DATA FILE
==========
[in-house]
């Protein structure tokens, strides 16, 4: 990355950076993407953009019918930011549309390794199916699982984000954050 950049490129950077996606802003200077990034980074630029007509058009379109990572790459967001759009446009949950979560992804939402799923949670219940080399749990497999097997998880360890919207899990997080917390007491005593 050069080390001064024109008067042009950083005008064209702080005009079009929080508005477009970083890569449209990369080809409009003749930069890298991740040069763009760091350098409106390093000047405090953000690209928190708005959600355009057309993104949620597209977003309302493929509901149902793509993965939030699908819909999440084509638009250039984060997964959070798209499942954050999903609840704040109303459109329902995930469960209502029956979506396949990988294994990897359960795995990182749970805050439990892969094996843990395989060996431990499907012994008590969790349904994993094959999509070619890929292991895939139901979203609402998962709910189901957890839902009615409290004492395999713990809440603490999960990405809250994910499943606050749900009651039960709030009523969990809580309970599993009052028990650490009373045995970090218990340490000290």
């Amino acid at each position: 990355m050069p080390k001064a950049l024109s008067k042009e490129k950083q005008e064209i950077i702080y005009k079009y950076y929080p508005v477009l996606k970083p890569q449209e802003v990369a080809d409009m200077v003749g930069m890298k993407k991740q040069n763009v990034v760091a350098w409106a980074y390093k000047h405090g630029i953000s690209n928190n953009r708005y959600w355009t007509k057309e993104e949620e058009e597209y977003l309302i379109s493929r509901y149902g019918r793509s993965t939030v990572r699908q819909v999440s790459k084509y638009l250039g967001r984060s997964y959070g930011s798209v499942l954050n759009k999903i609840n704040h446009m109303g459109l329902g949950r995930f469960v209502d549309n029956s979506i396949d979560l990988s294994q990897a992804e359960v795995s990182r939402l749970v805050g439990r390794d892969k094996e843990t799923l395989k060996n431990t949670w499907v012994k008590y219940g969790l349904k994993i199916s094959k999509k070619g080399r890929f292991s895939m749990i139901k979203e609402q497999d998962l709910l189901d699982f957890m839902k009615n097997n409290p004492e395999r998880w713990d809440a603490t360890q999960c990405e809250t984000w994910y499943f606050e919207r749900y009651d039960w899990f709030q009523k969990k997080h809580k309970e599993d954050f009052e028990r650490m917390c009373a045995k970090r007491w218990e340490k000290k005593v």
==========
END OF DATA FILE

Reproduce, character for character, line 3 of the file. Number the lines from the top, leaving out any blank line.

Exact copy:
């Amino acid at each position: 990355m050069p080390k001064a950049l024109s008067k042009e490129k950083q005008e064209i950077i702080y005009k079009y950076y929080p508005v477009l996606k970083p890569q449209e802003v990369a080809d409009m200077v003749g930069m890298k993407k991740q040069n763009v990034v760091a350098w409106a980074y390093k000047h405090g630029i953000s690209n928190n953009r708005y959600w355009t007509k057309e993104e949620e058009e597209y977003l309302i379109s493929r509901y149902g019918r793509s993965t939030v990572r699908q819909v999440s790459k084509y638009l250039g967001r984060s997964y959070g930011s798209v499942l954050n759009k999903i609840n704040h446009m109303g459109l329902g949950r995930f469960v209502d549309n029956s979506i396949d979560l990988s294994q990897a992804e359960v795995s990182r939402l749970v805050g439990r390794d892969k094996e843990t799923l395989k060996n431990t949670w499907v012994k008590y219940g969790l349904k994993i199916s094959k999509k070619g080399r890929f292991s895939m749990i139901k979203e609402q497999d998962l709910l189901d699982f957890m839902k009615n097997n409290p004492e395999r998880w713990d809440a603490t360890q999960c990405e809250t984000w994910y499943f606050e919207r749900y009651d039960w899990f709030q009523k969990k997080h809580k309970e599993d954050f009052e028990r650490m917390c009373a045995k970090r007491w218990e340490k000290k005593v």